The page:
Team Sharkbait, one of this year’s senior design groups, is working on a hybrid air-water vehicle that, if successful, could revolutionize the world of aviation.
The purpose of this project is to design a plane that can fly, land on the water’s surface, submerge and act as a submarine, and then resurface and take off again into flight.
“It’s not something that’s ever been done before, at least not the way we’re doing it,” said team member Jake Watson, an aerospace student.
The idea first came to life over a late-night brainstorm session when three engineering students started talking about what they wanted to do for senior design.
As the idea snowballed, Morgan Steinert, project manager, soon had a full team of students pitching their idea to their junior design class.
“The requirements for flying and diving are at exactly opposite corners of the picture,” said Markus Wilde, the aerospace professor overseeing the project. “If we can get it going, especially with a student team, that would be very impressive for Florida Tech.”
Team Sharkbait has spent the past year researching and designing their project. This semester, it is finally time to turn their sketches into a working prototype.
“The coolest thing is being able to have an innovative idea, and within a year and half, being able to go through the process to where we are now, seeing it come together and a month from now, seeing it actually work,” Watson said.
The concept of a hybrid air-water vehicle was tried two years ago by another senior design team. Their project failed.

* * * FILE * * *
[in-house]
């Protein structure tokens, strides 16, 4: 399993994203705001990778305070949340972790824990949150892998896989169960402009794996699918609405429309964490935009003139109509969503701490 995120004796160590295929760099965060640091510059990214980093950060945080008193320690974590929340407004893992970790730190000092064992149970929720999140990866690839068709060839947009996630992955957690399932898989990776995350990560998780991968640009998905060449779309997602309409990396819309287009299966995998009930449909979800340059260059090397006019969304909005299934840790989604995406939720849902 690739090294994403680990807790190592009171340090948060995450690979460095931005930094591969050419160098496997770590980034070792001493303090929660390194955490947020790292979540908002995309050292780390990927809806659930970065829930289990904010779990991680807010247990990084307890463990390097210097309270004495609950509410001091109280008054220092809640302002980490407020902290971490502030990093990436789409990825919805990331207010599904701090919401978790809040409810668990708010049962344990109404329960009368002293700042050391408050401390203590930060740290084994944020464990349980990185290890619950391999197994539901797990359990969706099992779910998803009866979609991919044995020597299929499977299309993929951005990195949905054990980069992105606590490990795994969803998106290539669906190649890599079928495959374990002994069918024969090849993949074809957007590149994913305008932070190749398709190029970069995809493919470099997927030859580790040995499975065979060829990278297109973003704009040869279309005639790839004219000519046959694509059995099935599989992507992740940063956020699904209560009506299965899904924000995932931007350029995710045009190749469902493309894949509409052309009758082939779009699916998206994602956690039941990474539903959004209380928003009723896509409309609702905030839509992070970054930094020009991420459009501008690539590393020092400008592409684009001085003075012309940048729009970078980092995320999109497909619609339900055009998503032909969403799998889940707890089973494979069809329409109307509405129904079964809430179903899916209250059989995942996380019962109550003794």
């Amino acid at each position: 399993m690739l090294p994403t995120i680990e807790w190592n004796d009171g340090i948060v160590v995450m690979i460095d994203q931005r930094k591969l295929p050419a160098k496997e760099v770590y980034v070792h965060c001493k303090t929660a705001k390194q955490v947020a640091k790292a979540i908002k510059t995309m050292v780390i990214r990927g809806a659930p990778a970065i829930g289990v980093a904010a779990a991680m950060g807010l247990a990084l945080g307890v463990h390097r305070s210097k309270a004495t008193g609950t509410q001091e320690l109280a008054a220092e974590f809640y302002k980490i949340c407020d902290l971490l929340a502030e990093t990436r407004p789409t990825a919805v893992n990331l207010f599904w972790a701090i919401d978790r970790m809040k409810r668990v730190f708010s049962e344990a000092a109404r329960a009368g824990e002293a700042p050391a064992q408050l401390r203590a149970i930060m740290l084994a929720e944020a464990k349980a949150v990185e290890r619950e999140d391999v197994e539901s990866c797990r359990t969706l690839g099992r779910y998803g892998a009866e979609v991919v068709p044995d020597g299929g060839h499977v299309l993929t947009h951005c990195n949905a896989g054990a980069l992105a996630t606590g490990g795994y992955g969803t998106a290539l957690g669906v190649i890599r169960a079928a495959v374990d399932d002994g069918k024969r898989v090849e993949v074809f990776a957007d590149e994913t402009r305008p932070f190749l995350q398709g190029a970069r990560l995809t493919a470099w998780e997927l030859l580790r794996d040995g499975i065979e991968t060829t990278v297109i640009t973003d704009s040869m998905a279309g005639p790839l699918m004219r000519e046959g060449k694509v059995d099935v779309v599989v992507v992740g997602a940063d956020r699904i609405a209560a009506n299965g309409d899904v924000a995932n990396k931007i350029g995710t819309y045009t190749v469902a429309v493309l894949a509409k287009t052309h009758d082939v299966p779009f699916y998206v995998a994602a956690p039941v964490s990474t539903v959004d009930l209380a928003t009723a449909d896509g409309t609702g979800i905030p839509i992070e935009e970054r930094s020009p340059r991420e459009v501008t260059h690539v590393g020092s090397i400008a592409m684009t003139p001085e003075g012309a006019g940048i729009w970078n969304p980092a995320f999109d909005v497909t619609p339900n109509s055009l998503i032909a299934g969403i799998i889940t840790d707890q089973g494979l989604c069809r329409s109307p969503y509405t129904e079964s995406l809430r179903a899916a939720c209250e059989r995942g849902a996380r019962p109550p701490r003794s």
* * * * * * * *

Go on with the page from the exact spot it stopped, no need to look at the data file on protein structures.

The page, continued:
Prominent innovative organizations such as the Naval Research Laboratory, Northrop Grumman, Boeing and other technical universities have also been working on projects with similar concepts.
Rutgers University has successfully tested an air-water quadcopter, and Boeing has designed a plane that can shed its wings and tail to become a submarine.
Watson said Boeing’s design is different from theirs, as Boeing’s is a “one-time use only” deal.
Steinert said that their design is more functional, reusable and will be faster and easier to manipulate than others being tested.
“The fact that we have the opportunity to do this as college students and we were given the resources to be able to build something like this, you can’t really ask for much more,” Watson said.
Steven Gilbert, a Florida Tech student, said it would be huge for technology if Team Sharkbait is successful, not just for FIT, but for the world.
“Now you’ve created a different means of transportation and security,” Gilbert said. “To be able to control the water and the air, simultaneously if you had to, is pretty cool.”
Despite the hype, Team Sharkbait’s story is not yet one of success. They are currently in the building phase, 3D printing parts and forming carbon-fiber shells.
The team has a long way to go before they can say that their idea has worked.
“We’ve had to come up with creative solutions and make compromises between what suits a submarine and what suits a plane,” Watson said. “That’s been challenging, but I think we’ve been successful making the proper compromises.”
The following month will be crunch time, as the team puts an exponential amount of hours into the project leading up to testing deadlines at the end of March.
Smiling, Watson said that the team is working hard to stay on schedule, but if it comes to the point of late nights, they’re ready for it.
Once Team Sharkbait surmounts the challenge of building a viable prototype, they must overcome the hurdle of testing their design. In an effort to be as successful as possible, the team is seeking FIT approval to test their design in the Florida Keys.
“Stability wise for our vehicle, we really need the calm water to be able to take off, and clear water helps with being able to see it underwater,” Steinert said. “We also designed it for salt water so, we can’t go to a lake or inlet to test it.”
At this stage in the game, Steinert said she is simply happy with how close her team has become, especially since they spend so much time together.